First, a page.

The hefty fine leveled at Australian blogger Belle Gibson for lying about cancer spotlights the caution you should take when looking up medical advice online.

You can’t believe everything you read online.

But in the age of social media, the line between fact and fiction isn’t always easy to determine.

An Australian blogger, Belle Gibson, was recently fined more than 410,000 Australian dollars ($320,000) for misleading the public with claims she had cured her own cancer.

Gibson said she had healed her multiple cancers, including terminal brain cancer, by eating whole foods.

Gibson also went on to publish a book, “The Whole Pantry,” and a corresponding smartphone app.

Her social media empire and the sales of her book and smartphone app earned Gibson AU$420,000.

It was then revealed by authorities that Gibson never had cancer. Earlier this year, she was found guilty of misleading and deceptive conduct in an Australian court.

When handing down her judgement, Australian Federal Court Justice Debbie Mortimer said, “If there is one theme or pattern which emerges through her conduct, it is her relentless obsession with herself and what best serves her interests.”

Gibson’s case, however, is just one example of the many hucksters who take advantage of people’s vulnerability.

Robert Goldberg, PhD, vice president and co-founder of the Center for Medicine in the Public Interest, says it’s an all too familiar tale.

“Scaring people with uncertainty about risks is a good business model for people like Belle Gibson. Gibson, like… many others, cashed in by scaring people about the dangers of just eating and breathing and then offering their own cure for the dangers they heralded,” he told Healthline.

In the age of social media, people like Gibson are able to build a high profile in a short period of time, but Goldberg says the idea of promoting quick fixes for illness has been around for a long time.

“This is nothing new. People have always sought protection from demons and dangers from those peddling quick fixes, especially those who position themselves as knowing what those demons are,” he said.

The internet has for many people become the first point of reference for a medical question.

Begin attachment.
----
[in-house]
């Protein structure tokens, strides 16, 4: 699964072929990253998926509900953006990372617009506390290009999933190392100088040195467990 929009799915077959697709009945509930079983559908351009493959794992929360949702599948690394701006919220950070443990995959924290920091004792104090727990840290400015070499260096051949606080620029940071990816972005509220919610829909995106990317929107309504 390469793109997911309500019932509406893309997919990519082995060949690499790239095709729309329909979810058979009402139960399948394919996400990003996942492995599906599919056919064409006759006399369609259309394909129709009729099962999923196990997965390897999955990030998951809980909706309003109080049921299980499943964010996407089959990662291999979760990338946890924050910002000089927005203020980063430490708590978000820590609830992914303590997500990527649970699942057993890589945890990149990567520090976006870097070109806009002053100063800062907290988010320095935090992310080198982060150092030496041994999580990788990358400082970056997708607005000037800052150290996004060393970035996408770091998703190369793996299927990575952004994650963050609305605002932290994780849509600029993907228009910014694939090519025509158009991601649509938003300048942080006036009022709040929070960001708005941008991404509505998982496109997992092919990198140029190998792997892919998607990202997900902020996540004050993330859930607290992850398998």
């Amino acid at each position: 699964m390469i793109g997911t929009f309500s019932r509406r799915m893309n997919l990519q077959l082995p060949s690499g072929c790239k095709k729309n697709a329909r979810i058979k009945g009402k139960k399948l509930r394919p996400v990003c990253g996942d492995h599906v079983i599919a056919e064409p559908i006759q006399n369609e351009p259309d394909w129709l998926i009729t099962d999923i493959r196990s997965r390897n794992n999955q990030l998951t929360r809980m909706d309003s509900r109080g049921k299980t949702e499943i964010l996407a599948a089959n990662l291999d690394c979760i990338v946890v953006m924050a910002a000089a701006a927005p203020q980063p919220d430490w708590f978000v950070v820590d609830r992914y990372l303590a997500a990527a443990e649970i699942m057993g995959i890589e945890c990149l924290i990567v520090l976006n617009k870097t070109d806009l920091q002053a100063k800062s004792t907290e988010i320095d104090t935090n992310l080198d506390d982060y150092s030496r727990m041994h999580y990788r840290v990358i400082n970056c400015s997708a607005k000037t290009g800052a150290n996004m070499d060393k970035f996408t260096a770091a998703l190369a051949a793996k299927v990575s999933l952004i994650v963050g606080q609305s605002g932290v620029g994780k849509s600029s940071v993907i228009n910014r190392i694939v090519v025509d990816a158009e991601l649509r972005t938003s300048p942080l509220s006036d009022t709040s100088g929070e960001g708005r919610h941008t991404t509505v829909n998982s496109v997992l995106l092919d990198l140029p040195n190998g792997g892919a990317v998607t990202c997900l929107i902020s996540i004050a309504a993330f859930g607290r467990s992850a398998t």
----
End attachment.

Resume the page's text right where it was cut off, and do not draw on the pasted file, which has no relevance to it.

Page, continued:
A 2013 survey by Pew Research Center reported that one in three adults in the United States say they go online to try to find the cause of their medical condition, or the medical condition of someone else.

Of those who found a diagnosis online, 35 percent of respondents said they didn’t follow this up with a visit to a professional medical provider.

Goldberg says the plethora of health advice offered online is a double-edged sword.

“There is an incredible amount of health information at our fingertips. Most of it is good. However, it is still very easy to get flooded with information that is accurate but not true,” he said.

The problem with seeking out medical advice online, Goldberg says, is that it can reinforce inaccurate views or biases.

“In the words of Simon and Garfunkel, people hear what they want to hear, and they disregard the rest. It’s good to ask questions, and in some cases you can tell your doctor about new treatments or studies that they might not have seen. But in general, before doing so, it’s good to take a step back and ask ourselves, are we confirming our own biases or fears in the process?” Goldberg said.

Last year, researchers from Harvard Medical School set about comparing real doctors with online symptom checkers.

The team sent 45 hypothetical patient scenarios, including medical history and list of symptoms, to 234 doctors and 23 online symptoms checkers.

The doctors weren’t allowed to conduct blood tests or examine the patients and could only work off notes.

The researchers found that the doctors were correct in their first diagnosis 72 percent of the time compared with 34 percent for the online options.

Dr. Sandra Adamson Fryhofer, a practicing internist and past president of the American College of Physicians, says despite the obvious benefits of seeing a doctor in person, patients are still likely to consult the internet before or after a visit.

“Dr. Google is already in the exam room whether we like it or not. Information is powerful but is only as good as its source. Make sure the information comes from a trusted source. Be discerning. Ask your doctor for trusted websites,” she told Healthline.

As for cases like Gibson’s, Fryhofer warns people to be critical of quick-fix remedies and bold claims.

“If it sounds too good to be true, it probably is. Talk to your doctor. Don’t believe everything you read on the internet. Not only can untested remedies not help you, they might hurt you. Don’t be a guinea pig,” she said.